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Two Years On - And No Govt Response On Threats

By RIEL MAJOR

Tribune Staff Reporter

rmajor@tribunemedia.net

IT has been two years since Rights Bahamas activists were granted protective measures by the Inter-American Commission on Human Rights but to date the government has yet to report on its efforts, the group said.

In a statement issued this week, Rights Bahamas called on the government to answer “fully and honestly” to the request from the commission of observation on the abuses against human rights defenders reported between December 2016 and February 2017.

The statement read: “We call on the government to publicly say what it has done to live up to the stipulations of Precautionary Measure MC706-16 issued on November 4, 2016. We demand that the government pass a Hate Speech Act and take public steps to discourage its supporters and all Bahamians from seeking to denigrate, intimidate or strike fear into human rights defenders because of their work.”

The Inter-American Commission on Human Rights (IACHR) confirmed it has had to reiterate its request to the government in a letter to Rights Bahamas, dated May 22, 2019.

“The threats in question were reported to the commission in December 2016 and early 2017, towards the end of the former PLP administration. They occurred in the face of an order from the IACHR requiring the government to protect five activists from Save The Bays, after it was found that they were ‘in serious and urgent situation, since their lives and personal integrity face an imminent risk of irreparable harm,’” the statement said.

“On November 4, 2016, (the) commission issued precautionary measures requiring The Bahamas to: adopt the necessary measures to protect the lives and personal integrity of the activists and their families; ensure that they can pursue their work freely; come to an agreement with the activists on what measures should be taken to protect them; and report on what actions were taken to investigate the threats in order to prevent their repetition.”

Rights Bahamas added the incidents complained of included threats of prosecution and imprisonment by government officials, attempts to target the activists for harm, break-ins, damage to personal property, and numerous instances of hate speech, menacing remarks and threats of violence from political supporters of the former administration.

The earlier request for a response from the government went unanswered, prompting a second official request, issued on May 22.

According to the statement, Rights Bahamas doesn’t know of any effort made from the Progressive Liberal Party or the Free National Movement living up to the stipulations of the precautionary measures.

“...Certainly, the activists have not been consulted on any measures to protect them, as was required by the commission. Nor have any actions been taken to discourage verbal, online and physical attacks on activists generally,” the statement read.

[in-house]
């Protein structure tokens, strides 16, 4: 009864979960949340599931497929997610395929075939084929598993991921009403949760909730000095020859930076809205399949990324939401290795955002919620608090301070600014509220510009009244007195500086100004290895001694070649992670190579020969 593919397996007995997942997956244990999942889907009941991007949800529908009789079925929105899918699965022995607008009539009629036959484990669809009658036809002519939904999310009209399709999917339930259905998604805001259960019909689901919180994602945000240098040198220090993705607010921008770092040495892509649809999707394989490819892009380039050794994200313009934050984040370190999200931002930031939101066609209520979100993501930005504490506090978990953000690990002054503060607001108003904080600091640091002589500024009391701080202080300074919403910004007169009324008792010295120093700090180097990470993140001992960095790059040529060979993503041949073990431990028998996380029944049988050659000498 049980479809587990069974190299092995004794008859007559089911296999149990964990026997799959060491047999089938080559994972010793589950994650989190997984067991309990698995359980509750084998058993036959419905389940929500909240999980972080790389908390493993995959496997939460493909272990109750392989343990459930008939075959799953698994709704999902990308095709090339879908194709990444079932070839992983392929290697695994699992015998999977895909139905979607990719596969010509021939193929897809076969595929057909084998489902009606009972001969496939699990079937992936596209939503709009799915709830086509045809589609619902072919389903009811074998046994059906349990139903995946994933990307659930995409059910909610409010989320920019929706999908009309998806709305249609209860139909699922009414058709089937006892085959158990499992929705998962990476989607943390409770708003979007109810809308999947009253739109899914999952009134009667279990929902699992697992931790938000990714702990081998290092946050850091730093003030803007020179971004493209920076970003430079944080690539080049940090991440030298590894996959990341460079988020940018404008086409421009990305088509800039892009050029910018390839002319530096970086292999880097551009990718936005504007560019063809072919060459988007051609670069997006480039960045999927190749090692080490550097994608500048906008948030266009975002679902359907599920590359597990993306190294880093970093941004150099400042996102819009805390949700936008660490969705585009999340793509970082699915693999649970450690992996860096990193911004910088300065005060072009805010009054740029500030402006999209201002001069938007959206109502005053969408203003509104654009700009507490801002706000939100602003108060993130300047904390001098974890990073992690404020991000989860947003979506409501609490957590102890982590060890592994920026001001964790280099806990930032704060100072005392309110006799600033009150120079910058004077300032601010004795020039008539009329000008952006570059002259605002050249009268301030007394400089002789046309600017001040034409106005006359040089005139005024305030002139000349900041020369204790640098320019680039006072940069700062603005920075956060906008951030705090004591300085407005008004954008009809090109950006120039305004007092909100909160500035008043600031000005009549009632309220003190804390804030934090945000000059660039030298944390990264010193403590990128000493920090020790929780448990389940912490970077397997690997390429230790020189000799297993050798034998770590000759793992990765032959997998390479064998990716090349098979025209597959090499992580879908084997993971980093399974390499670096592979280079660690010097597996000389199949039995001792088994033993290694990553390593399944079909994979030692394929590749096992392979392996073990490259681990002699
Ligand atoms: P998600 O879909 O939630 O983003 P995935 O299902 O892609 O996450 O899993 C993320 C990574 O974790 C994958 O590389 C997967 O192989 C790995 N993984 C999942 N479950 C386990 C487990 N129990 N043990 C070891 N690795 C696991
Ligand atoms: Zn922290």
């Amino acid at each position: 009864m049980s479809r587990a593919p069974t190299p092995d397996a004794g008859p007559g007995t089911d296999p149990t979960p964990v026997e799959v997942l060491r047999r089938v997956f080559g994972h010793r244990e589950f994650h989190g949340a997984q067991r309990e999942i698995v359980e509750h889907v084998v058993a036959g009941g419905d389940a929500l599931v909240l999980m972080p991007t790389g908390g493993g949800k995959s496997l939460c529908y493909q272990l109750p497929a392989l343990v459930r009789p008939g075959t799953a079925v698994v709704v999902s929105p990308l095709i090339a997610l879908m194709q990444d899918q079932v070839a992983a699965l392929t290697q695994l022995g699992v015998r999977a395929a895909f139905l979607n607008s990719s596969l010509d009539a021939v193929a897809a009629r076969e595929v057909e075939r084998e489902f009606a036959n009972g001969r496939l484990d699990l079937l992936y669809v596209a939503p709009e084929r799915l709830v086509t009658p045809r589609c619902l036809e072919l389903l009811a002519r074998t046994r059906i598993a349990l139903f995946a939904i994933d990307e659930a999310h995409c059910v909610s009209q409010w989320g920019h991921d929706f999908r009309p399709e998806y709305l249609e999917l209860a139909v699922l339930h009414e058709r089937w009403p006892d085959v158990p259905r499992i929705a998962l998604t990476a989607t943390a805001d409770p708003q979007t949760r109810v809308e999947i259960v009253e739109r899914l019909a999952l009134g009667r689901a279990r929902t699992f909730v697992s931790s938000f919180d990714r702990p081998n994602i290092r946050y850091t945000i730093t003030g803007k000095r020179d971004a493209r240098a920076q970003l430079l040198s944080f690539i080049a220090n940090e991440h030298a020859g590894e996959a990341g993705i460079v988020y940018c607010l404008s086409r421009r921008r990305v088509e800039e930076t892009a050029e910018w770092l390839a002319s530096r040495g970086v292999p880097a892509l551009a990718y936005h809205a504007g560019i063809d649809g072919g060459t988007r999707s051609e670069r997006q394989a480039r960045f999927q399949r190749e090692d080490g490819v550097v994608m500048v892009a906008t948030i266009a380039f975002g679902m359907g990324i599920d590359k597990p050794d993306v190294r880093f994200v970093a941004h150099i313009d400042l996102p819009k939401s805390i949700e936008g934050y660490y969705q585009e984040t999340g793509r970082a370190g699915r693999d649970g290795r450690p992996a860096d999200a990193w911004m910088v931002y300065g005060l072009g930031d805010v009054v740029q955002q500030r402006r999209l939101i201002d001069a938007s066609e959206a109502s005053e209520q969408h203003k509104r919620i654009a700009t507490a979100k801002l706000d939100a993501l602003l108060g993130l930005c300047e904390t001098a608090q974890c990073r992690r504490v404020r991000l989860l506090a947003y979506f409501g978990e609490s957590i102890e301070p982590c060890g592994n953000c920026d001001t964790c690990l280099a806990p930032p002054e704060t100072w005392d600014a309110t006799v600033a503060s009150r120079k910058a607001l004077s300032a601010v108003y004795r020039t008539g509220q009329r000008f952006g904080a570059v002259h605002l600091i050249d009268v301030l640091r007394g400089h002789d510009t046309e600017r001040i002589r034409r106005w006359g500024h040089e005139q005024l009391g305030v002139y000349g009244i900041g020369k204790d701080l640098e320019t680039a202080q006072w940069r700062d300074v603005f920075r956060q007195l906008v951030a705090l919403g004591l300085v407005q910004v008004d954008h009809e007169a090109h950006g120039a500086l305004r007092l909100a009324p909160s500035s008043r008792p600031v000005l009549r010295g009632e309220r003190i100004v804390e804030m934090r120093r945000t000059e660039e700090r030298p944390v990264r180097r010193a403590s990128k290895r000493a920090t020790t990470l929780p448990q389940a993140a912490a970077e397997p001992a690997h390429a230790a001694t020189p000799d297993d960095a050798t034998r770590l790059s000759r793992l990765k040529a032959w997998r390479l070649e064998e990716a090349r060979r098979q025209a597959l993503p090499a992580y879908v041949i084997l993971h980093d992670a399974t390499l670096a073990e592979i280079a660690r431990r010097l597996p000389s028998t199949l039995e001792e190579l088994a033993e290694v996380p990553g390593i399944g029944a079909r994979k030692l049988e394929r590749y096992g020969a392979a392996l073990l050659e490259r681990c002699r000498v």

“Meanwhile, instances of hate speech and threatening remarks against human rights defenders have continued and even increased, particularly over the last few weeks in the wake of a hearing before the IACHR in Jamaica on the treatment of migrants in the Bahamas.

“Members of our delegation to that hearing have been vilified and threatened by members of the public with everything from violence to deportation to prosecution for treason, yet the government has remained silent. Nothing has been said or done to affirm or support activists’ right to do their work unmolested.”

Rights Bahamas stated it will continue to report to the commission “any and all threats against human rights defenders” in the Bahamas.

At the time of the initial complaints, Rights Bahamas was known as the Grand Bahama Human Rights Association (GBHRA).

In 2016, the GBHRA submitted a petition on behalf of Fred Smith, Francisco Nunez, Joseph Darville, Kirkland Bodie and Romauld Ferreira that asked the IACHR to request that the Bahamas government adopt precautionary measures to prevent irreparable harm to their lives.

The IACHR found that the five members of Save The Bays were in “a serious and urgent situation since their lives and personal integrity face an imminent risk of irreparable harm”. The precautionary measures urged the Bahamas government to adopt the necessary measures to protect their lives and those of their families, to ensure the five men could pursue their work as human rights defenders without being subject to threats, harassment or intimidation, to agree with the petitioners on the measures to be adopted and to report on investigative actions taken within a 20-day period.

Comments

Chucky 3 months, 1 week ago

Define hate speech?

Anyone?

For it to be a law, it must be clear!

Those that wish to silence other are quite often the most guilty party.

For one can say the nastiest things with the most polite words.

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